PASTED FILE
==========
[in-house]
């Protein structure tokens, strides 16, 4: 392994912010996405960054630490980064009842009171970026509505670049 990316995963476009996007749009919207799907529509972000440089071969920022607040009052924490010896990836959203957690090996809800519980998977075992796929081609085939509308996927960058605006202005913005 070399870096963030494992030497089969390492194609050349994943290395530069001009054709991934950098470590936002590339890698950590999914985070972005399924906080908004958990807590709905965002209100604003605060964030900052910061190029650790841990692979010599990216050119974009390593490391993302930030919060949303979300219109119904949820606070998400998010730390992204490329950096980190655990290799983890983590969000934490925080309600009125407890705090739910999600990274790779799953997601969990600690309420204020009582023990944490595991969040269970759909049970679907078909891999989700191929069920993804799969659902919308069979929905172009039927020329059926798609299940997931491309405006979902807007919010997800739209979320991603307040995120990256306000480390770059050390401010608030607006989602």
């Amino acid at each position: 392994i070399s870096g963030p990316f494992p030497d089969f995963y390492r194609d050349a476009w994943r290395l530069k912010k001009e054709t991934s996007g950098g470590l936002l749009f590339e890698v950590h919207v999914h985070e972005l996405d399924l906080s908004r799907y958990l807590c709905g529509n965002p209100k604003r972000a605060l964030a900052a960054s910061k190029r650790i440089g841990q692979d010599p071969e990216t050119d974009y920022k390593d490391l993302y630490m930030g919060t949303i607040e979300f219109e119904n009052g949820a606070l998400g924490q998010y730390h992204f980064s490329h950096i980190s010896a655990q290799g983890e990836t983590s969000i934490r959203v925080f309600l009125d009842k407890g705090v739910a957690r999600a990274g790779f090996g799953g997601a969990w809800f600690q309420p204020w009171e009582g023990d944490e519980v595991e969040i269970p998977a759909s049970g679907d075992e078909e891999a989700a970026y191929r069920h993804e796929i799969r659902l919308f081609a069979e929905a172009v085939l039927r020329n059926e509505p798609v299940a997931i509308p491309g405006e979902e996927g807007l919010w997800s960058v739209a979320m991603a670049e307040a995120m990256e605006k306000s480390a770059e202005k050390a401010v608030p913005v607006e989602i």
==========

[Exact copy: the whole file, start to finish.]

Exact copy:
[in-house]
């Protein structure tokens, strides 16, 4: 392994912010996405960054630490980064009842009171970026509505670049 990316995963476009996007749009919207799907529509972000440089071969920022607040009052924490010896990836959203957690090996809800519980998977075992796929081609085939509308996927960058605006202005913005 070399870096963030494992030497089969390492194609050349994943290395530069001009054709991934950098470590936002590339890698950590999914985070972005399924906080908004958990807590709905965002209100604003605060964030900052910061190029650790841990692979010599990216050119974009390593490391993302930030919060949303979300219109119904949820606070998400998010730390992204490329950096980190655990290799983890983590969000934490925080309600009125407890705090739910999600990274790779799953997601969990600690309420204020009582023990944490595991969040269970759909049970679907078909891999989700191929069920993804799969659902919308069979929905172009039927020329059926798609299940997931491309405006979902807007919010997800739209979320991603307040995120990256306000480390770059050390401010608030607006989602």
């Amino acid at each position: 392994i070399s870096g963030p990316f494992p030497d089969f995963y390492r194609d050349a476009w994943r290395l530069k912010k001009e054709t991934s996007g950098g470590l936002l749009f590339e890698v950590h919207v999914h985070e972005l996405d399924l906080s908004r799907y958990l807590c709905g529509n965002p209100k604003r972000a605060l964030a900052a960054s910061k190029r650790i440089g841990q692979d010599p071969e990216t050119d974009y920022k390593d490391l993302y630490m930030g919060t949303i607040e979300f219109e119904n009052g949820a606070l998400g924490q998010y730390h992204f980064s490329h950096i980190s010896a655990q290799g983890e990836t983590s969000i934490r959203v925080f309600l009125d009842k407890g705090v739910a957690r999600a990274g790779f090996g799953g997601a969990w809800f600690q309420p204020w009171e009582g023990d944490e519980v595991e969040i269970p998977a759909s049970g679907d075992e078909e891999a989700a970026y191929r069920h993804e796929i799969r659902l919308f081609a069979e929905a172009v085939l039927r020329n059926e509505p798609v299940a997931i509308p491309g405006e979902e996927g807007l919010w997800s960058v739209a979320m991603a670049e307040a995120m990256e605006k306000s480390a770059e202005k050390a401010v608030p913005v607006e989602i």